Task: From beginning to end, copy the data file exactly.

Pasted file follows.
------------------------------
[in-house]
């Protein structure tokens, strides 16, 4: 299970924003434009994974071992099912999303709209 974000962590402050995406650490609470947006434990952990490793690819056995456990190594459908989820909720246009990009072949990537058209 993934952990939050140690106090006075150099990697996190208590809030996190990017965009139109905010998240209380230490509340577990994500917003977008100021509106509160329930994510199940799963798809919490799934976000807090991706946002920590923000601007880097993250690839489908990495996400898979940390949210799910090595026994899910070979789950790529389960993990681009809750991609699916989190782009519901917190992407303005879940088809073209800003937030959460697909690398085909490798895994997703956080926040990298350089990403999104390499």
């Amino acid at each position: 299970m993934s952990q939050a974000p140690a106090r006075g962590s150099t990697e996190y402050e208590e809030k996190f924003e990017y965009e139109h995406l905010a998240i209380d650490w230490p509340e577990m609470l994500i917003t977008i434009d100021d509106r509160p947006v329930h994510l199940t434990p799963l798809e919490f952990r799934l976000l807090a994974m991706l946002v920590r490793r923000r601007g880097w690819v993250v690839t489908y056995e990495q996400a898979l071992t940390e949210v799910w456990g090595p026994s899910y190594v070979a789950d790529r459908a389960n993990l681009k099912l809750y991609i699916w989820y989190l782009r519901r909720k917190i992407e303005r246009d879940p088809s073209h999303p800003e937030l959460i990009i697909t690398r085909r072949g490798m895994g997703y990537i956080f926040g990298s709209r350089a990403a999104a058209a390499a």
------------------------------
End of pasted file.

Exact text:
[in-house]
């Protein structure tokens, strides 16, 4: 299970924003434009994974071992099912999303709209 974000962590402050995406650490609470947006434990952990490793690819056995456990190594459908989820909720246009990009072949990537058209 993934952990939050140690106090006075150099990697996190208590809030996190990017965009139109905010998240209380230490509340577990994500917003977008100021509106509160329930994510199940799963798809919490799934976000807090991706946002920590923000601007880097993250690839489908990495996400898979940390949210799910090595026994899910070979789950790529389960993990681009809750991609699916989190782009519901917190992407303005879940088809073209800003937030959460697909690398085909490798895994997703956080926040990298350089990403999104390499």
């Amino acid at each position: 299970m993934s952990q939050a974000p140690a106090r006075g962590s150099t990697e996190y402050e208590e809030k996190f924003e990017y965009e139109h995406l905010a998240i209380d650490w230490p509340e577990m609470l994500i917003t977008i434009d100021d509106r509160p947006v329930h994510l199940t434990p799963l798809e919490f952990r799934l976000l807090a994974m991706l946002v920590r490793r923000r601007g880097w690819v993250v690839t489908y056995e990495q996400a898979l071992t940390e949210v799910w456990g090595p026994s899910y190594v070979a789950d790529r459908a389960n993990l681009k099912l809750y991609i699916w989820y989190l782009r519901r909720k917190i992407e303005r246009d879940p088809s073209h999303p800003e937030l959460i990009i697909t690398r085909r072949g490798m895994g997703y990537i956080f926040g990298s709209r350089a990403a999104a058209a390499a």